Pat and Stu were on the topic of voter identification laws this morning. The left likes to claim that voter ID laws suppress turnout and disproportionately affect minority and low-income households. When you consider the laundry list of every day, menial tasks an ID is required for, however, you can’t help but wonder how that argument flies.
Listener Harry from Michigan called in to explain that he should technically be part of the group that is supposedly disadvantaged by voter ID laws, but he easily gained access to a free ID.
“I’m one of those people that they talk about all the time,” Harry explained. “I’m a blind man. I’m on Social Security. I believe in voter ID. I’ve used it for years. Didn’t cost me anything to get it.”
“How,” Pat joked. “What miracle happened in your life that you were able to somehow go somewhere and do something and then ID came to you? How did that happen?”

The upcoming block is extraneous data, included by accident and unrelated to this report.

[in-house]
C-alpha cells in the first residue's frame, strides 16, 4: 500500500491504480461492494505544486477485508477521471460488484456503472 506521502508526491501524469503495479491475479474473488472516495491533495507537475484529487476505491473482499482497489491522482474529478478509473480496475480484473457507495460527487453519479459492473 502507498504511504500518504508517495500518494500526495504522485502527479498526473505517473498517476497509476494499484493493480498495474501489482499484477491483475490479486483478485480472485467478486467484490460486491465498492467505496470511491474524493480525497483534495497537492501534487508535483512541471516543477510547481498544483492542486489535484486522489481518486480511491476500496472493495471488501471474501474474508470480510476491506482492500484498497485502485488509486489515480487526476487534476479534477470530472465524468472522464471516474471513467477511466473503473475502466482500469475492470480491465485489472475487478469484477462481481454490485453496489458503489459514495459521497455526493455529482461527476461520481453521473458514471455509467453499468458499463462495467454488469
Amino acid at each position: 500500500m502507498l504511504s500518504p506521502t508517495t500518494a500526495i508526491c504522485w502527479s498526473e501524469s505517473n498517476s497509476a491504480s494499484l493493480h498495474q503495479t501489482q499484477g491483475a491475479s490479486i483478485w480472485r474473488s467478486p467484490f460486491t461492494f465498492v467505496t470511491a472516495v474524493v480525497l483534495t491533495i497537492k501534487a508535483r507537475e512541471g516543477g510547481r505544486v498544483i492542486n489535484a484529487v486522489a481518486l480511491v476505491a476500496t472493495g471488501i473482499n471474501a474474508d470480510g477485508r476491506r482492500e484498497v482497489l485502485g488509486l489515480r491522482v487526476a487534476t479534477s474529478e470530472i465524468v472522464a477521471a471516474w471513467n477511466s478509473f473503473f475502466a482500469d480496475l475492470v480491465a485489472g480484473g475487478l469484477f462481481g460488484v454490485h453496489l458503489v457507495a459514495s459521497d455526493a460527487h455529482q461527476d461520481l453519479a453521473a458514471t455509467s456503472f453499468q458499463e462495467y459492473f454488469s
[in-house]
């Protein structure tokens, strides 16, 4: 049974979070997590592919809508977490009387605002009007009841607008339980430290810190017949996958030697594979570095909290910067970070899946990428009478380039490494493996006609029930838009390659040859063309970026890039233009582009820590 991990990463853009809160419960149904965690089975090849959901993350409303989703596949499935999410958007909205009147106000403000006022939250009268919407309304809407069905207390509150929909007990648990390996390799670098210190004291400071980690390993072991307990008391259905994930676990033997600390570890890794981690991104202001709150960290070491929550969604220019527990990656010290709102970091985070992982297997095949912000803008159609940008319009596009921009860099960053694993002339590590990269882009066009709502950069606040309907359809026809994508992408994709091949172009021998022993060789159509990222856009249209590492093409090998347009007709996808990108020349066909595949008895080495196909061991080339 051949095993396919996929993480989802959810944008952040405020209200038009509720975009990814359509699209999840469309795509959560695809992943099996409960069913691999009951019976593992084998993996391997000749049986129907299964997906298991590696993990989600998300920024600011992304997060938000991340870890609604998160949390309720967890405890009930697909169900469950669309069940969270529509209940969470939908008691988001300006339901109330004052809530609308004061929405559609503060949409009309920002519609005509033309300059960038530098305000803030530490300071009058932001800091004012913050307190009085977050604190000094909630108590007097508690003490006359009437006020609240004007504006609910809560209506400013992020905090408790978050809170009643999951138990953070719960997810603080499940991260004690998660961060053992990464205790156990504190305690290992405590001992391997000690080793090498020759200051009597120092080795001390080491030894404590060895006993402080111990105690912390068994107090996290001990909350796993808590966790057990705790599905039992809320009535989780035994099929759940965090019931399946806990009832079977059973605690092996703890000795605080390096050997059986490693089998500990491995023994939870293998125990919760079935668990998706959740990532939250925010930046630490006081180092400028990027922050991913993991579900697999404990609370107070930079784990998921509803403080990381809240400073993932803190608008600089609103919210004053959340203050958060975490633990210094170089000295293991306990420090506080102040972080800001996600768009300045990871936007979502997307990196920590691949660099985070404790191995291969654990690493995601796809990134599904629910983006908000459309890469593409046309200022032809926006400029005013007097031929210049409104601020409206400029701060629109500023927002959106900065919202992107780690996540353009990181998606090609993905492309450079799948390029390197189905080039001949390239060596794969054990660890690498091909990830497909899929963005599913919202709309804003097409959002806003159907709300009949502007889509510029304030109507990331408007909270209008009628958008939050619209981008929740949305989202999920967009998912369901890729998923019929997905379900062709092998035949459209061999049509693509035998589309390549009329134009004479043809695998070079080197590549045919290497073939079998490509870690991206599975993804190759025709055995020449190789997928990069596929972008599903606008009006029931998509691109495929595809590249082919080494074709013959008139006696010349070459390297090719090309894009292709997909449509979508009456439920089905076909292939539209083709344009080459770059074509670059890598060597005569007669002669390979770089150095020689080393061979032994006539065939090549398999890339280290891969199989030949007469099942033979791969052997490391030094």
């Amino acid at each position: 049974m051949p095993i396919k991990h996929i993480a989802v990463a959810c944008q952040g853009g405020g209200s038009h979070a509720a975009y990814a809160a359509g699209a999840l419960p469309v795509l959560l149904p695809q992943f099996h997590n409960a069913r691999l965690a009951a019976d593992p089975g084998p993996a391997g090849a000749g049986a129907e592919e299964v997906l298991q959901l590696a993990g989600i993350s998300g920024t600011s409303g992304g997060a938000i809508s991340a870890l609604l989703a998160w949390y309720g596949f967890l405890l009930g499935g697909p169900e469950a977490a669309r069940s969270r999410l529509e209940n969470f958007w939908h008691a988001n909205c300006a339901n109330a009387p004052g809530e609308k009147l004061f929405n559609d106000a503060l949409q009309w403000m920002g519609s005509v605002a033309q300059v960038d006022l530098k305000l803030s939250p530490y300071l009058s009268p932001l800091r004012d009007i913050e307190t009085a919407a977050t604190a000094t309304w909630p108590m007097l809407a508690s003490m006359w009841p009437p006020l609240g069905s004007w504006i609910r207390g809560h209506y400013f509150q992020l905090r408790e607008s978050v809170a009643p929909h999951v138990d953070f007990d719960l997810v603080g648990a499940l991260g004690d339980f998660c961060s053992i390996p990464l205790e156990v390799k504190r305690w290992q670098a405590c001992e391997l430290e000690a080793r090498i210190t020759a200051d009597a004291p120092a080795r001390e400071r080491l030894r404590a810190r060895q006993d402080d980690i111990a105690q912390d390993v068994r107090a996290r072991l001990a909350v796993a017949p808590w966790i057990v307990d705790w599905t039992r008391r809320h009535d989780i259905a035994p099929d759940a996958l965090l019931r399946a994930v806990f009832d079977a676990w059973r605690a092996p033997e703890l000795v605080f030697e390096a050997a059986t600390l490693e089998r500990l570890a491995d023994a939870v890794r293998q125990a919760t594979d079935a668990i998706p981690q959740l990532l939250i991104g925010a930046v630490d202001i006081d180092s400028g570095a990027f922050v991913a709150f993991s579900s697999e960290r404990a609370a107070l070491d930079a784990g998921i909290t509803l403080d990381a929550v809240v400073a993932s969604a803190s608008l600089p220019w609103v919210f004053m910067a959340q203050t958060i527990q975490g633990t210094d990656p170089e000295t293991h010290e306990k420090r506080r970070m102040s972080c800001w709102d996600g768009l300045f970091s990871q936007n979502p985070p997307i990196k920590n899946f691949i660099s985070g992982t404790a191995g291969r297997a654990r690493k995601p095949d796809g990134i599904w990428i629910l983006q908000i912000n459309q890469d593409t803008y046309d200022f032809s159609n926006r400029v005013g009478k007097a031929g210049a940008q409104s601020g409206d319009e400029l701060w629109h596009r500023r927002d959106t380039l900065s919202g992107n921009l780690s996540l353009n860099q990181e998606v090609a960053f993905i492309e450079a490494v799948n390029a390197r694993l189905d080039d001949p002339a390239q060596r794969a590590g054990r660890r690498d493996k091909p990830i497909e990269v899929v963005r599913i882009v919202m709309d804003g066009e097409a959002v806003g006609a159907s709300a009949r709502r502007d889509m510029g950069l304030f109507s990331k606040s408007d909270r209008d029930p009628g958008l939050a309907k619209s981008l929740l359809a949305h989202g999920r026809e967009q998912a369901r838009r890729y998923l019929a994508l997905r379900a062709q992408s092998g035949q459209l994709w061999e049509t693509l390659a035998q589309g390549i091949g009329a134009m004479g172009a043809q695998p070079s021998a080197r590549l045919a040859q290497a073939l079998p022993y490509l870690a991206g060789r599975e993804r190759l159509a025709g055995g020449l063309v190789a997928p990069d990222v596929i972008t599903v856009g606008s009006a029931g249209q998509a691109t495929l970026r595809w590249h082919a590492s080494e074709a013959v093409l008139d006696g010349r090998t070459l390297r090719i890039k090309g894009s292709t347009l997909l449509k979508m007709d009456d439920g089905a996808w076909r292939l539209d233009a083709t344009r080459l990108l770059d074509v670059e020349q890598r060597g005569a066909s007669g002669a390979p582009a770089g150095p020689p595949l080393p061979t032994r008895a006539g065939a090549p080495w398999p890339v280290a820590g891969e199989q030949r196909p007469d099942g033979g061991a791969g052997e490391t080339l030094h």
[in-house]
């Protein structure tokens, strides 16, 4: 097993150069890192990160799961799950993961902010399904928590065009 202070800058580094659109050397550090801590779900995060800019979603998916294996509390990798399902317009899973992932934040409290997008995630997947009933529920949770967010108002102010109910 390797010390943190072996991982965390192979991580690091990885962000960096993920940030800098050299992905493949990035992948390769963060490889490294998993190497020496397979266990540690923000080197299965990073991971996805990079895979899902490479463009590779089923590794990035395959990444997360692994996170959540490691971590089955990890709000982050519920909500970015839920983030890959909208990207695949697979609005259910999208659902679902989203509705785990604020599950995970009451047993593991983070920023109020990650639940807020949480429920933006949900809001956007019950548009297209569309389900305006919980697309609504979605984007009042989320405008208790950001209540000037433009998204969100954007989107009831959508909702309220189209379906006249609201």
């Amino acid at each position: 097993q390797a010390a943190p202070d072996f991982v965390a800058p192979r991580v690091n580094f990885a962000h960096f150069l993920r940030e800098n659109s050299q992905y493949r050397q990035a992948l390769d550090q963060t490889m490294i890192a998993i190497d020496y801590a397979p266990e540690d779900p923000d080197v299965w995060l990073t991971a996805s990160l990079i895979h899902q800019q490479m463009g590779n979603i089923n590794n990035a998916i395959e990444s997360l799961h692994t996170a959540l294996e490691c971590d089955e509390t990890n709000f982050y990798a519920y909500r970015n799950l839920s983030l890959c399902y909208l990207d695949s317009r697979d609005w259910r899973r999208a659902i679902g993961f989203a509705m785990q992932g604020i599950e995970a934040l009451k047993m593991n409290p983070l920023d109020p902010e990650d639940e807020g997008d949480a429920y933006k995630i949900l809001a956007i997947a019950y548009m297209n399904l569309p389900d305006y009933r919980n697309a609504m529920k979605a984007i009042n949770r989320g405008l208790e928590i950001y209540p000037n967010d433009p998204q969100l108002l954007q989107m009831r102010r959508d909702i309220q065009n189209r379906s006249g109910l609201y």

“When you tell them you can’t afford it,” Harry said, “they give it to you.”
Democrats are so concerned that people will not take the step to request a state issued ID, but if any of those individuals are interested in buying alcohol, booking a hotel room, getting married, or purchasing many types of the over-the-counter drugs, they already have one.
“Think about other things you have to have [ID] for,” Stu said. “Buying alcohol, getting cigarettes, opening a bank account, applying for food stamps, applying for unemployment, driving a car, getting on an airplane, getting married, adopting a pet, applying for a fishing license, going to a casino… donating blood, purchasing Nyquil… Don’t we consider voting to be more important than those things?”
When you really stop to consider some of things on this list, there is no justification for the lack of voter ID laws.
“It’s an absurd line that we have,” Stu concluded. “And, obviously, the line is there for one reason: To get people without IDs to vote, to get people who are not citizens to vote for Democrats. Period. That’s the only justification as to why you would not require some sort of an identification.”